The Internet is everywhere.
Perhaps I already knew this — everybody knows this — but it was brought home to me tonight in a little village called Pandrup, in the North of Denmark. The village is lovely, and surrounded by green fields and windmills. (Some of the old-fashioned Cervantes kind, but mostly of the new electricity-generating kind.) But Pandrup is small — I drove through it in less than five minutes.
I spent five hours with my mother and Grethe, my mother’s sister, having dinner with Hene, Lene, Byorn, and Annaruth. Everyone in the room was related to me in some way, but it’s far too complicated to go into, and I’m not sure I’ve got it right. Byorn and Annaruth own a pig farm, Lene is studying to be a nurse, and I geek for a living. Everyone else there was retired. I was the youngest in the room, at 32, with Lene being the next youngest at 52. Hene is in her 70′s, and my mother is only a whisker away from 70. And, as the evening came to an end, a new ritual came into play — the e-mail address exchange. (For the record, it wasn’t initiated by me.) With the exception of Grethe, everyone there had an e-mail address.
Going back a moment — yes, I did say I spent five hours having dinner. It’s the Danish way. It’s easier to get out of Fort Knox WITH gold than it is to get out of a Danish house WITHOUT food. We called Hene when we arrived in Pandrup yesterday, just to let her know we made it safely. She invited us to “coffee” — code for 15 different types of pastry. We tried to back out, but she pulled the trump card — you have to come, the food is already on the table.
The next morning we were roped into breakfast via the same route, and then when we managed to escape before lunch to do some exploring we couldn’t make it out the door without a picnic basket. (Delicious gragadella, a kind of squashed meatball that’s fried, and potato salad from new local potatoes.) So we’re back for dinner at five, and yes, we ate until 10:30 at night. Here were the courses, numbered for your convenience:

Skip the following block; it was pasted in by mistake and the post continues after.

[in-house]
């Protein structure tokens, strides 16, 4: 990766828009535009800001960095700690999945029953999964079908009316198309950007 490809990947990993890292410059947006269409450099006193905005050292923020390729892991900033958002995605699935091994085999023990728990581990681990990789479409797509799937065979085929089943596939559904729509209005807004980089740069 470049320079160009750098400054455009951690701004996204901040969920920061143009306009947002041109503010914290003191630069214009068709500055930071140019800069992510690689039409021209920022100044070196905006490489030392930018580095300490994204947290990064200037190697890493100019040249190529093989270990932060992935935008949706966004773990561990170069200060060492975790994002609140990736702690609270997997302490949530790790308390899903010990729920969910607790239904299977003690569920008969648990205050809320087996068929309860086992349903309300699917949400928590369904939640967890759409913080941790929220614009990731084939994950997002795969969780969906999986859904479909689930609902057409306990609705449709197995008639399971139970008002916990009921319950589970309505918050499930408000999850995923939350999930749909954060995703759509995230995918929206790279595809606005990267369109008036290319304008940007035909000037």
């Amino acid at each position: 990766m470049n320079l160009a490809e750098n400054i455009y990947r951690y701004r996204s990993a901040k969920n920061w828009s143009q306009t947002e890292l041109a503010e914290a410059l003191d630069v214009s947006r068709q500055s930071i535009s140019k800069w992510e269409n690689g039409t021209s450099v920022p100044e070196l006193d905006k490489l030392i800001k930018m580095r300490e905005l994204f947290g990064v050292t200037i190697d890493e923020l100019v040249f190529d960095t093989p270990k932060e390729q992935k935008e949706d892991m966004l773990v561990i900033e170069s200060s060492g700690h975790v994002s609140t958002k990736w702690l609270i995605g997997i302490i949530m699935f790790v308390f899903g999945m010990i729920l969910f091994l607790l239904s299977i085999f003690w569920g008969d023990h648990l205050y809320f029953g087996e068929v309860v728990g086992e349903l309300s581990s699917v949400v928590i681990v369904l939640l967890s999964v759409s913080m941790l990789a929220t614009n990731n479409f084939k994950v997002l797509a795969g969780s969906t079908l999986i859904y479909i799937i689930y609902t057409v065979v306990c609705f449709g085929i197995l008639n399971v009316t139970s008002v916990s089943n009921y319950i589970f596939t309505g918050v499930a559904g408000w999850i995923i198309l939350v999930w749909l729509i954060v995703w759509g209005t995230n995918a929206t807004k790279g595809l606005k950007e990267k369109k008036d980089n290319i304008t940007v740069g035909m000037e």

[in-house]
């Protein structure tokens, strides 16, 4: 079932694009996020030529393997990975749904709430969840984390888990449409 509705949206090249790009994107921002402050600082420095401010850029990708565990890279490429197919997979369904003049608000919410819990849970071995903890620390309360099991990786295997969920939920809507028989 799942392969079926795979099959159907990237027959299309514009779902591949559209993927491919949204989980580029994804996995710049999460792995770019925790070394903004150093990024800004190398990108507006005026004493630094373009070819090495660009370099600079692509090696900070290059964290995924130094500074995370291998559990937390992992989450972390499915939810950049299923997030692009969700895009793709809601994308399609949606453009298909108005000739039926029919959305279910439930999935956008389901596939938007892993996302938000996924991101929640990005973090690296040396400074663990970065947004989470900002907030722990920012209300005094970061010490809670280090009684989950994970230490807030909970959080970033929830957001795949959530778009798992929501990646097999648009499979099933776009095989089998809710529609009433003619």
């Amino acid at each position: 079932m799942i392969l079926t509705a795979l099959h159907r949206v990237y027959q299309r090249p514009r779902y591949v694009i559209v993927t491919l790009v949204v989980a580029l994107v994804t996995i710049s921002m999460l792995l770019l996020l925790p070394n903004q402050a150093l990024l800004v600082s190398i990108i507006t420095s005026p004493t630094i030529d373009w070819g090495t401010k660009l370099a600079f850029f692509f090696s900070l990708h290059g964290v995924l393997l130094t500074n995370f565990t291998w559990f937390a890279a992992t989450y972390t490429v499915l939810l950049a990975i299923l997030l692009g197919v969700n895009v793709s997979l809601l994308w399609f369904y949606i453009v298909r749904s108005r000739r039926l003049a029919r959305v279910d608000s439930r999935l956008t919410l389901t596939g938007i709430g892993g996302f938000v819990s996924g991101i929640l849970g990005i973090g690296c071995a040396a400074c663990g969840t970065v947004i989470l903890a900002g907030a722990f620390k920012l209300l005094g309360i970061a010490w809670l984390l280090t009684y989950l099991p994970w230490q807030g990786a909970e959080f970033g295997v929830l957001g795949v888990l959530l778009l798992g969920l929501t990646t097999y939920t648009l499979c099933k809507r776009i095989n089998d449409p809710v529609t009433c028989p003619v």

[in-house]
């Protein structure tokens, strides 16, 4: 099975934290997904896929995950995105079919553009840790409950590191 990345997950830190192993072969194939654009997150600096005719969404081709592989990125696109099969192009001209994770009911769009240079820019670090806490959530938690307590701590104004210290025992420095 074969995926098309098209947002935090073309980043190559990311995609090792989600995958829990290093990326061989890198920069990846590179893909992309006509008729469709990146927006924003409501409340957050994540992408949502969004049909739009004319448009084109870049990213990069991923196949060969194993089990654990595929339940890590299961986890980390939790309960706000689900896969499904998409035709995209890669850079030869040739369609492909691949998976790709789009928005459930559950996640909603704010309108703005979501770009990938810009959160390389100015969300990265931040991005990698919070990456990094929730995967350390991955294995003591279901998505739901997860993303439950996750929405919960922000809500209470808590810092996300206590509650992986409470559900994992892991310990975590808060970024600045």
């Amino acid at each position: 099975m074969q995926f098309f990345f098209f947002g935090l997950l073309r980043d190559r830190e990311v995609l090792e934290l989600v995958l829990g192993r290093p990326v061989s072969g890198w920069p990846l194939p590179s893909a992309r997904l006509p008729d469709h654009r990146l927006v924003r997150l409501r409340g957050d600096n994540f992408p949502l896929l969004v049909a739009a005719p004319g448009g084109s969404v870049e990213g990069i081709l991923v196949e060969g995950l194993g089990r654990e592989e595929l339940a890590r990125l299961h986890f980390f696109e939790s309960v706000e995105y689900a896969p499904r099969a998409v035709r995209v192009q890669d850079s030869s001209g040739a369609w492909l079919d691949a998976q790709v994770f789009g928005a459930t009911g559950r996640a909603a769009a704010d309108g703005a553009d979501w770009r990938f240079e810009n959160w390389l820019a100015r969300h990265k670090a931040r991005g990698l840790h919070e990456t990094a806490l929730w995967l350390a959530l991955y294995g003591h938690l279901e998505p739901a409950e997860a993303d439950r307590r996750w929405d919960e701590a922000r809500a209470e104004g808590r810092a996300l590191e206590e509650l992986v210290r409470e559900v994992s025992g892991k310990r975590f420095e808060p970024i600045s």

0) Aperitif: small glasses of orange juice for everyone.
1) The pickled herring course. Eating dinner at a Danish house is kind of like going to the doctor when it’s time for a prostate exam. You know there’s going to be a finger up your butt, it will be unpleasant, but it will end and you will get over it. The herring open-faced sandwich: Take the kind of really dense rye-bread you can only get in Denmark. Put some butter on it, or not. Your choice. Put a slab of pickled raw herring on it, along with the pickled onions they come with. Cover with some kind of strongly flavored egg salad type dressing. Use a lot. Eat with a knife and fork, and wash down with beer, schnapps, or the beverage of your choice. Try to smile. It’s not as bad as I make it sound (the herring has a firm but tender texture) but it isn’t good. Just try getting out of it — Danes delight in inflicting pickled herring on their foreign guests.
2) The fish course — fried fish filet on buttered (or not) rye-bread. Make an open-faced sandwich and eat with knife and fork.
3) The third fish course. Smoked salmon on white bread with white asparagus stalks on top. Denmark is composed of islands, and a peninsula sticking out of Germany. It’s water on almost every side. Danes are fishers and sea folk. Lots of fresh fish.
4) The meat course — some kind of beef cooked and covered in cream, and another dish of fragadella.
5) The cheese course — crackers, and about 10 different kinds of incredibly great Danish cheese.
6) Coffee and chocolate candies.
If it seems like this letter is entirely about food, that’s because this is my third day in Denmark, and other than drive from one end of the country to the other in six hours, all I’ve done is eat, talk about eating, or try to get out of eating.
This message is somewhat tongue-in-cheek — most of the food has been incredible (especially the fragadella and cheese) and I must say a word about the ingredients — farm town living is nice. The eggs we had for breakfast come from the farm down the street — the organic milk comes fresh from the cows at a different farm. Everything (except the herring) has been incredibly delicious and fresh.
The sun set just as we were leaving Hene’s place tonight — at 10:30 p.m. Life close to the Arctic Circle. And we’re not even that close. Not like Northern Finland, where you apparently get 50 consecutive days where the sun doesn’t rise in winter. In summer here the sun rises at 5, goes down around 10:30, and never gets really dark — it’s 11:30 now, and it’s JUST NOW dark enough that I can’t read from the light outside.
My Mom, Aunt, and myself are going exploring tomorrow — and although it took a lot of talk, we’re NOT getting breakfast at Hene’s first. At least, that’s the plan now. I wouldn’t be surprised if Henny calls us tomorrow morning with a story that her fridge broke and we need to come over and help eat the food. Or she slipped and set the table or something.